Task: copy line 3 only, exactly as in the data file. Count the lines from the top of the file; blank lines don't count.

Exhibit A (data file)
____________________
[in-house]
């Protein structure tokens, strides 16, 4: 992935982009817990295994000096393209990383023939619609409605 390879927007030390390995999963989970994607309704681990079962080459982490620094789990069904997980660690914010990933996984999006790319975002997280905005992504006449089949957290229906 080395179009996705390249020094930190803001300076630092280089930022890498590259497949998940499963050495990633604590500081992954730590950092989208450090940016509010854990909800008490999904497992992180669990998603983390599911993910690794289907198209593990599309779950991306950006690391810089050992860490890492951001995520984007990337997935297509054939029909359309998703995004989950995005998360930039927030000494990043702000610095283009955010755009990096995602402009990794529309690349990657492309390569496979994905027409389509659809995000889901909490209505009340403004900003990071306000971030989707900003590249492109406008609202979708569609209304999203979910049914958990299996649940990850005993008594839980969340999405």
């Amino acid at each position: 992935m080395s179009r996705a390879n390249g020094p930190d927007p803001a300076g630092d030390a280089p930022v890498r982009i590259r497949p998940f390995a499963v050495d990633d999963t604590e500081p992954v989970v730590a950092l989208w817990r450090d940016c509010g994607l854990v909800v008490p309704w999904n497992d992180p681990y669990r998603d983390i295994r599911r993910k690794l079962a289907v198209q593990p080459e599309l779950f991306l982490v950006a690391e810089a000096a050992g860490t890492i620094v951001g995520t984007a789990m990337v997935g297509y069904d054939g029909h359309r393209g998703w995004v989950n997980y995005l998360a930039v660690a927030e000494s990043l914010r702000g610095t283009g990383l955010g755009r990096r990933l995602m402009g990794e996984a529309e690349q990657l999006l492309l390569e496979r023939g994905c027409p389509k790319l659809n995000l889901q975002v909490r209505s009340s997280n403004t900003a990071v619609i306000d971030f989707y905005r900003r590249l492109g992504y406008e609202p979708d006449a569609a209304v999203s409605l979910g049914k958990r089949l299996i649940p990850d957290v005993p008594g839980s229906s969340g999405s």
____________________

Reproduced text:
């Amino acid at each position: 992935m080395s179009r996705a390879n390249g020094p930190d927007p803001a300076g630092d030390a280089p930022v890498r982009i590259r497949p998940f390995a499963v050495d990633d999963t604590e500081p992954v989970v730590a950092l989208w817990r450090d940016c509010g994607l854990v909800v008490p309704w999904n497992d992180p681990y669990r998603d983390i295994r599911r993910k690794l079962a289907v198209q593990p080459e599309l779950f991306l982490v950006a690391e810089a000096a050992g860490t890492i620094v951001g995520t984007a789990m990337v997935g297509y069904d054939g029909h359309r393209g998703w995004v989950n997980y995005l998360a930039v660690a927030e000494s990043l914010r702000g610095t283009g990383l955010g755009r990096r990933l995602m402009g990794e996984a529309e690349q990657l999006l492309l390569e496979r023939g994905c027409p389509k790319l659809n995000l889901q975002v909490r209505s009340s997280n403004t900003a990071v619609i306000d971030f989707y905005r900003r590249l492109g992504y406008e609202p979708d006449a569609a209304v999203s409605l979910g049914k958990r089949l299996i649940p990850d957290v005993p008594g839980s229906s969340g999405s």